Empirical Economics

, Volume 56, Issue 1, pp 107–135 | Cite as

Does the educational management model matter? New evidence from a quasiexperimental approach

  • María Jesús Mancebón
  • Domingo P. Ximénez-de-Embún
  • Mauro Mediavilla
  • José María Gómez-Sancho


A growing literature has appeared in the last 2 decades with the aim to explore if the way in which publicly funded private schools are managed (a very autonomous mode) is more effective, than that applied in public schools (where decisions are highly centralized), concerning the promotion of student’s educational skills. Our paper contributes to this literature providing new evidence from the Spanish experience. To this end, we use the Spanish Assessment named “Evaluación de Diagnóstico,” a national yearly standardized test given to students in the fourth grade and administered by the Regional Educational Authorities. In particular, our data are those corresponding to the assessment conducted in the Spanish region of Aragón in 2010. Our methodological strategy is defined by the sequential application of two methods: propensity score matching and hierarchical linear models. Additionally, the sensitivity of our estimates is also tested with respect to unobserved heterogeneity. Our results underline the existence of a slight advantage of the private management model of schools in the promotion of scientific abilities of students and in the acquisition of foreign language (English) skills.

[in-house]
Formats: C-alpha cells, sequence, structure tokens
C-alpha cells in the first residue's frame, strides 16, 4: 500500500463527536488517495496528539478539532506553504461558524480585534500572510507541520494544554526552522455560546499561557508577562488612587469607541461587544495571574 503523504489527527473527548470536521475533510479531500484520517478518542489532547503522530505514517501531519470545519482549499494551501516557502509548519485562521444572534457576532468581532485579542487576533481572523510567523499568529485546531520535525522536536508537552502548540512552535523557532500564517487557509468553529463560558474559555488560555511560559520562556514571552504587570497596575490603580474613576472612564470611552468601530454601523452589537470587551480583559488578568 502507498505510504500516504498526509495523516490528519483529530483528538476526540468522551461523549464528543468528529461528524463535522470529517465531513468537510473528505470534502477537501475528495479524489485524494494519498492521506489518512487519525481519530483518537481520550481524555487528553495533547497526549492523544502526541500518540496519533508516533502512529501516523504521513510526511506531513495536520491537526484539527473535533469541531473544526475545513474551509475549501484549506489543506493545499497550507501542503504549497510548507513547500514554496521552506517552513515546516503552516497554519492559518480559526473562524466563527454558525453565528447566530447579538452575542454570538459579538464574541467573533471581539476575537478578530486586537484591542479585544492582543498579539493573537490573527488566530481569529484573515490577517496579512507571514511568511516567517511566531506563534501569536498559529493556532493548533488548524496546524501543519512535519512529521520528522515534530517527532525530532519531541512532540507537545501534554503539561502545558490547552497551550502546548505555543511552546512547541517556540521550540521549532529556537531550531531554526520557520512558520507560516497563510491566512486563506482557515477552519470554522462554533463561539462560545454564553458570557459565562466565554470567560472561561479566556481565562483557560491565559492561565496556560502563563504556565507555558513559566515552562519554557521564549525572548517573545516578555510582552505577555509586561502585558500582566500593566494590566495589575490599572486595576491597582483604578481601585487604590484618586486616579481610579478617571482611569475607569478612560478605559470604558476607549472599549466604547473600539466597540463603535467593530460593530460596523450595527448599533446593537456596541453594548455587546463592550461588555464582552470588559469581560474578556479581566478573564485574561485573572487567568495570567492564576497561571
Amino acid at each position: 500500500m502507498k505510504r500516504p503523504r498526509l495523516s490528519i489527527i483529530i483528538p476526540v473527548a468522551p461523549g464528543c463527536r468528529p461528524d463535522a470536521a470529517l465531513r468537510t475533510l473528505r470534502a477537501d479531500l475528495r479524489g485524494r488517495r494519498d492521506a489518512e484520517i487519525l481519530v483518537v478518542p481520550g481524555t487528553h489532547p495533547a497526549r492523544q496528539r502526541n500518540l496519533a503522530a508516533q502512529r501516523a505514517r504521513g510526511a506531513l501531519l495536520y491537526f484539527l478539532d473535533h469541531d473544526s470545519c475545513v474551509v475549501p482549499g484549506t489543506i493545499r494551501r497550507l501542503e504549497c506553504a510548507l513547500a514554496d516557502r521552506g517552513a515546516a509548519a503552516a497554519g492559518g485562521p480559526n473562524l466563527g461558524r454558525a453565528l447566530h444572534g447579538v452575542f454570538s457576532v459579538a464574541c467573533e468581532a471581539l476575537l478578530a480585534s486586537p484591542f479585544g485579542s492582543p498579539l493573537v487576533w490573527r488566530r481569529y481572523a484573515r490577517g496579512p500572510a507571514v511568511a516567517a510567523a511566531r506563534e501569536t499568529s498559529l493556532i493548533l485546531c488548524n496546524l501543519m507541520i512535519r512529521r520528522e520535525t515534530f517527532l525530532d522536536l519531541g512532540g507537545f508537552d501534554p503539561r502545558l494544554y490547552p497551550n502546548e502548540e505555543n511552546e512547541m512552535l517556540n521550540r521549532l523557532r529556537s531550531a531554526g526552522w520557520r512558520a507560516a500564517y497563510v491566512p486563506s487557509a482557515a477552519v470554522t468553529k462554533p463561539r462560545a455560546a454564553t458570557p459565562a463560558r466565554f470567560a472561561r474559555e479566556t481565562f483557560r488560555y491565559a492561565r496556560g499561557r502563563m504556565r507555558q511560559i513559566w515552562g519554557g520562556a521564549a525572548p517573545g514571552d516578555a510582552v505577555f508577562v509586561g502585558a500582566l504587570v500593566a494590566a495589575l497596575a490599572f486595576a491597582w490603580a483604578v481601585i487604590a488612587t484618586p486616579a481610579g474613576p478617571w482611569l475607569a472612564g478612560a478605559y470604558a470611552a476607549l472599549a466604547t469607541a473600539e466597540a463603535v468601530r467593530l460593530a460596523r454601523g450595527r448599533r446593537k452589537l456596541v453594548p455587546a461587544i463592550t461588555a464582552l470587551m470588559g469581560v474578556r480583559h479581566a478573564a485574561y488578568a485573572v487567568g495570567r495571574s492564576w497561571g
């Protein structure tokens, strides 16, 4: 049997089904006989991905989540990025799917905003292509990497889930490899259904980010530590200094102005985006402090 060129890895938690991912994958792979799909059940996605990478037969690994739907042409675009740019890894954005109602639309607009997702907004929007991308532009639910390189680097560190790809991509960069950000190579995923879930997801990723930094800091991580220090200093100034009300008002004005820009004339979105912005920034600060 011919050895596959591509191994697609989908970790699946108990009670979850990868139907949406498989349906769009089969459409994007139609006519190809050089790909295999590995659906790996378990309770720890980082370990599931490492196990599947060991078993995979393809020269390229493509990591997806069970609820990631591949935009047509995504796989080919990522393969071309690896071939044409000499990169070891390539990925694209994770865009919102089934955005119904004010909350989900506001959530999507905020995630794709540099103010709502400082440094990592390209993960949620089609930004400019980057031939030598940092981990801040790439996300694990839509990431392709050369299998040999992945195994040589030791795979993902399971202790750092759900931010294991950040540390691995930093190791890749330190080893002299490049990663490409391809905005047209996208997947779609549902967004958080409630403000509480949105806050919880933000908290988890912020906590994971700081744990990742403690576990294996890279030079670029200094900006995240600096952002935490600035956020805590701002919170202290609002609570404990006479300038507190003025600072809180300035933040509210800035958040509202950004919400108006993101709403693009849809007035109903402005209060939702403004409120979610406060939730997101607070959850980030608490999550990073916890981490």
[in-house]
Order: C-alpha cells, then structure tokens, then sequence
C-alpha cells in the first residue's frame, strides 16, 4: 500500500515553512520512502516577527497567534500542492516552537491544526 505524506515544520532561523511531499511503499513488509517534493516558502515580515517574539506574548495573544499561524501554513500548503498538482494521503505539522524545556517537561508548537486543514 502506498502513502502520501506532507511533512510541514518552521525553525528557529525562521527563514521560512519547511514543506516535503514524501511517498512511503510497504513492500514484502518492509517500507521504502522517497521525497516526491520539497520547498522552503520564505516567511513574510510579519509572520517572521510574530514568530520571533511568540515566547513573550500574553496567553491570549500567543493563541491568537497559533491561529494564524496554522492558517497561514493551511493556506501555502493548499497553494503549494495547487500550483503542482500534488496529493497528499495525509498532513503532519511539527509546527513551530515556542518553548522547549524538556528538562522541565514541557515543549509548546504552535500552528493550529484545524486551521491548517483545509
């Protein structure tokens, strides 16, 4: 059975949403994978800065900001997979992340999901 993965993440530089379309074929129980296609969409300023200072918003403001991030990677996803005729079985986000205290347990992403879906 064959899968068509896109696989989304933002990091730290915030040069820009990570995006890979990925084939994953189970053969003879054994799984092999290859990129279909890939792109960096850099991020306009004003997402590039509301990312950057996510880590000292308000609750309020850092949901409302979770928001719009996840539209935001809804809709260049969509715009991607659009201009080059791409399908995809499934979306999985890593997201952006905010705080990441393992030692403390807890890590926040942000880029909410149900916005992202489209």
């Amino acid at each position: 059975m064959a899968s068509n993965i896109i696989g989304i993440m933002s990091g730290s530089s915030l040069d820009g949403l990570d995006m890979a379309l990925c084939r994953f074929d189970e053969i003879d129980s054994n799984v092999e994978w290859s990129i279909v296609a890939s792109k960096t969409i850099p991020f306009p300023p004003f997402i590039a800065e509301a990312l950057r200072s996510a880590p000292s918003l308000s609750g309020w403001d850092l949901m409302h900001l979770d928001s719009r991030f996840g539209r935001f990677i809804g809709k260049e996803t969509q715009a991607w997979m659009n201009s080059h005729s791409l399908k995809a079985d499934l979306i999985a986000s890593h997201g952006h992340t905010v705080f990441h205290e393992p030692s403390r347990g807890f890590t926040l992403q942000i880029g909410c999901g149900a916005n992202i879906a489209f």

School choice Propensity score matching Hierarchical linear models Unobservable variables bias Science and Foreign Language (English)  skills Primary schools 

JEL Classification

I21 I29 


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Copyright information

© Springer-Verlag GmbH Germany, part of Springer Nature 2018

Authors and Affiliations

  1. 1.Department of Applied EconomicsUniversity of ZaragozaZaragozaSpain
  2. 2.Department of Economic AnalysisUniversity of ZaragozaZaragozaSpain
  3. 3.Department of Applied EconomicsUniversity of ValenciaValenciaSpain

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